It’s been no secret that the new county commission was interested in keeping an eye on County Manager Alan Ours’s job performance. If the rumors flying around are any indication, it looks like they won’t have to much longer.
While I’d heard some rumblings in recent weeks that there were changes coming to the county offices, no fewer than four sources have blown up my phone this afternoon insisting that the county manager is going to be turning in his resignation at tonight’s commission meeting. While the details vary—some have said they want to allow him to do it in executive session so no one will know he’s resigned until after March’s SPLOST vote—one aspect of the story is represented in every source’s account and is consistent with other rumblings I’d picked up in the recent past: that the final straw was the hiring of Carl Alexander as Special Advisor to the County Commission on the Glynn County Police Department.
The six-month, $62,500 position created by the board of commissioners last week seemed strange, and the meeting to confirm the position even stranger. Members of the former chief’s family had told acquaintances and had posted on social media that Alexander would be the new chief of the Glynn County Police Department. That was what many expected to happen when the county went into executive session last Thursday. The meeting that should have been a slam dunk took an hour and a half. I wondered why and reached out to some sources with knowledge of the situation. The response I got back was that they were debating the title of the job they were going to give Alexander. This said “chief” was no longer in the cards. It wasn’t tough to figure out why.
Rick Evans was named the interim chief in the aftermath of Jay Wiggins’s retirement and subsequent move to Alexander’s former job as chief of security at Sea Island. County Manager Alan Ours made the hire, as was his job responsibility under the new county organizational chart enacted several years ago. Ours was faced with the need to provide the department with leadership in the absence of a chief and he made his pick. The new commission is probably the most hands-on I’ve seen in many years—there are pros and cons to this—and the word is several of them had already set their minds on naming Alexander to this position.
And then the race issue came up.
You see, Rick Evans is the first Black chief of the Glynn County Police Department, a historic achievement that has been largely unreported in his being named to the position. Compound this with the urging from Commissioner Alan Booker for the county to hire the National Organization of Black Law Enforcement Executives to assist in the search for a new chief, and you now have a situation where the first black chief in the history of Glynn County Police is moved out of the position for, of all things, the old white chief, and all during Black History Month.
Needless to say, the optics are abysmal. Thus the county had to find a workaround, and also why it was no surprise that Booker himself was the one who made the motion to hire the former chief. I predicted that as the debate was going on, actually, a way for the commission to say, “We’re not doing anything to harm Chief Evans. Would Booker make the motion if this was bad for Evans?”
If they weren’t planning on making Alexander the Chief—or even “Commissioner” as some started to speculate—why did they already have a swearing in ceremony scheduled for immediately after the meeting? Why was his family at the meeting? Why would you need to swear in a “Special Advisor?” And an unrelated question: why did several of the county commissioners not even know the ceremony had been scheduled?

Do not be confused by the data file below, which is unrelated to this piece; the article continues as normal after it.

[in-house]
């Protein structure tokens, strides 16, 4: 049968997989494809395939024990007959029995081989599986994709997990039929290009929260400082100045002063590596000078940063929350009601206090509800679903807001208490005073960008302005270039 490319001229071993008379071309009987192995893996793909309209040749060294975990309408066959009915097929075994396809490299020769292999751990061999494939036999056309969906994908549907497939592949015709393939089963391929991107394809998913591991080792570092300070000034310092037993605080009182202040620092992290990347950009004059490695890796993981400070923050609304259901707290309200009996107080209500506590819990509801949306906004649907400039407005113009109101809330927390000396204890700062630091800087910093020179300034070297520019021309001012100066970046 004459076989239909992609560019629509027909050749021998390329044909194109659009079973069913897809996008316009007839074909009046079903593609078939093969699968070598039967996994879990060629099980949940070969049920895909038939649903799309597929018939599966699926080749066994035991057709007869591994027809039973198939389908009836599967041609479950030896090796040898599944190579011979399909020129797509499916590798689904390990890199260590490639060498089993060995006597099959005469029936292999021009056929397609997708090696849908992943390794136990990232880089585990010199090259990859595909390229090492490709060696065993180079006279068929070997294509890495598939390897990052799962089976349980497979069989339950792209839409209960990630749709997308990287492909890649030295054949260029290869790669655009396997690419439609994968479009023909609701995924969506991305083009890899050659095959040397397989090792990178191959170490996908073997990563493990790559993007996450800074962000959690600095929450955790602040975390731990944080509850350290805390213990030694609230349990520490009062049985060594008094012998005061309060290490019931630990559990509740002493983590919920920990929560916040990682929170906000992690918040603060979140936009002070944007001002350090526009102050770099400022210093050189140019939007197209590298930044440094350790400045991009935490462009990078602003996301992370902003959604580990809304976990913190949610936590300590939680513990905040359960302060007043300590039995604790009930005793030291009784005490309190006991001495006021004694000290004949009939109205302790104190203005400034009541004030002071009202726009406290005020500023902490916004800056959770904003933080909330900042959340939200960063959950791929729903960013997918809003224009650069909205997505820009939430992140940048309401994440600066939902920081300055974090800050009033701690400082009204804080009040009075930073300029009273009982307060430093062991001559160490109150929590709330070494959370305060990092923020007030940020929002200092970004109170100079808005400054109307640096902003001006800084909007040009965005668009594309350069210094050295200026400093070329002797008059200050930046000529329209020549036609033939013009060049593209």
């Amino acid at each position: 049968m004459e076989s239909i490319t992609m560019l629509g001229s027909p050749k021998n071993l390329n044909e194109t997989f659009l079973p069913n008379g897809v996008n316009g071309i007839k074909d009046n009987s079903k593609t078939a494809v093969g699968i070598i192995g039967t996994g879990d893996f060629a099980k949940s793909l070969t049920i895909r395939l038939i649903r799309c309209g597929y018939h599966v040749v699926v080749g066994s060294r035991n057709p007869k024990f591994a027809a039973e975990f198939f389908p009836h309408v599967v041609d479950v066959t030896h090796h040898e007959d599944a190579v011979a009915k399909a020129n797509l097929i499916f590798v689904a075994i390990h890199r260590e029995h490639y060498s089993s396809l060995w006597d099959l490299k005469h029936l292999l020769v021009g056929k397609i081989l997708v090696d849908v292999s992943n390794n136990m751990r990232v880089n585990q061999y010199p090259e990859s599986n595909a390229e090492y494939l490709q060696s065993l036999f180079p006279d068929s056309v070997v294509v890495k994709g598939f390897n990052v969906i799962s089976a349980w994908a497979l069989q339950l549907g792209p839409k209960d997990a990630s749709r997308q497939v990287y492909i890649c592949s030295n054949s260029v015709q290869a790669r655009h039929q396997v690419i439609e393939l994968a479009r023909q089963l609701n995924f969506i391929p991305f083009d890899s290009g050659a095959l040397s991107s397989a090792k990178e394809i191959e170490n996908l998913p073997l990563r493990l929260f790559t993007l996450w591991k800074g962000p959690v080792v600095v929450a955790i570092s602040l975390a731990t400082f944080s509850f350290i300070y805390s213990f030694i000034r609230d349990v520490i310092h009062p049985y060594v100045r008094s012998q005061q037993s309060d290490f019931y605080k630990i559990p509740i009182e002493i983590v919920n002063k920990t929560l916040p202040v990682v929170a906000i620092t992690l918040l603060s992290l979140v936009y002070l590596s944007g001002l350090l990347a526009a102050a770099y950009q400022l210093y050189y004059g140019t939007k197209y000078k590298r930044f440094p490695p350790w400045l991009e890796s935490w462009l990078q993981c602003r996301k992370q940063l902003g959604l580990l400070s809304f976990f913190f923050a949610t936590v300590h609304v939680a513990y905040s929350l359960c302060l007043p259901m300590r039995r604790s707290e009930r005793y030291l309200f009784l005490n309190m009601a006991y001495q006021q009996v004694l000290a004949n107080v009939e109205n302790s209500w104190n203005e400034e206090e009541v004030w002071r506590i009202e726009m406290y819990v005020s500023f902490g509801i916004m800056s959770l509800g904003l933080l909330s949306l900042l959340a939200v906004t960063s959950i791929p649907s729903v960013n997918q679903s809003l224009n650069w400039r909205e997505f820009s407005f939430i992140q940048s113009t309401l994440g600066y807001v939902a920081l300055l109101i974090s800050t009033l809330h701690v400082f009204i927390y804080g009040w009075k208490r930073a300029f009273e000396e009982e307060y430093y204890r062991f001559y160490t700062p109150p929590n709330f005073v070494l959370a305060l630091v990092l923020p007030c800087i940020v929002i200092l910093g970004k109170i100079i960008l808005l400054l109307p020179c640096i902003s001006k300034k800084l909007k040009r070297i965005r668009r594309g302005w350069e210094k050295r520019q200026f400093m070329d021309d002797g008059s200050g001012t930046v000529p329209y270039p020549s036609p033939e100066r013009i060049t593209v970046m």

For his part, Evans has been very supportive of the move, as voiced in the press release that accompanied the announcement. It is said by many that he and the former chief are close. Alexander may be beneficial in helping him grow in his new role. Though with many on the inside already having favored Evans for the permanent job for some time, it makes one wonder whether the guidance is all that necessary, given the ten-thousand-plus dollar a month price tag it comes with. Evans seems to be able to stand on his own already.
Which leads back to the Alan Ours issue. The county org chart clearly gives Ours the authority to hire and fire the Glynn County Police Chief. If the commission had had other thoughts on the matter perhaps they should have approached Ours with those thoughts, not just before he’d given Evans the position, but before Wiggins had hit the road. Word of Jay’s pending retirement was circulating on social media as far back as last October.
After the election was over, many of the newly-elected commissioners hit the ground running, even before they were sworn in. That was laudable, and their eagerness to serve should be recognized. But if it interferes with the operations of the county government and creates situations where we have to create brand new positions in order to not cause an uproar, perhaps they should let the staff in on their plans. The staff is there to do the work the commissioners ask them to. No one can fault commissioners for inspecting what they’re expecting. But they should definitely leave the jobs of the staff to the staff. If the staff doesn’t meet rigorous expectations they should be replaced. But give them a chance to fail.
If all comes to pass as we’ve heard today, then Ours will be on borrowed time and the search for a new County Manager will be underway. With the way the commission is going around the staffers instead of through them, we may not get many good applicants for this position or the several others that will undoubtedly be opening up soon. Let’s hope we don’t end up having to pay Ours $10,000 a month to be a “Special Advisor” to our next County Manager.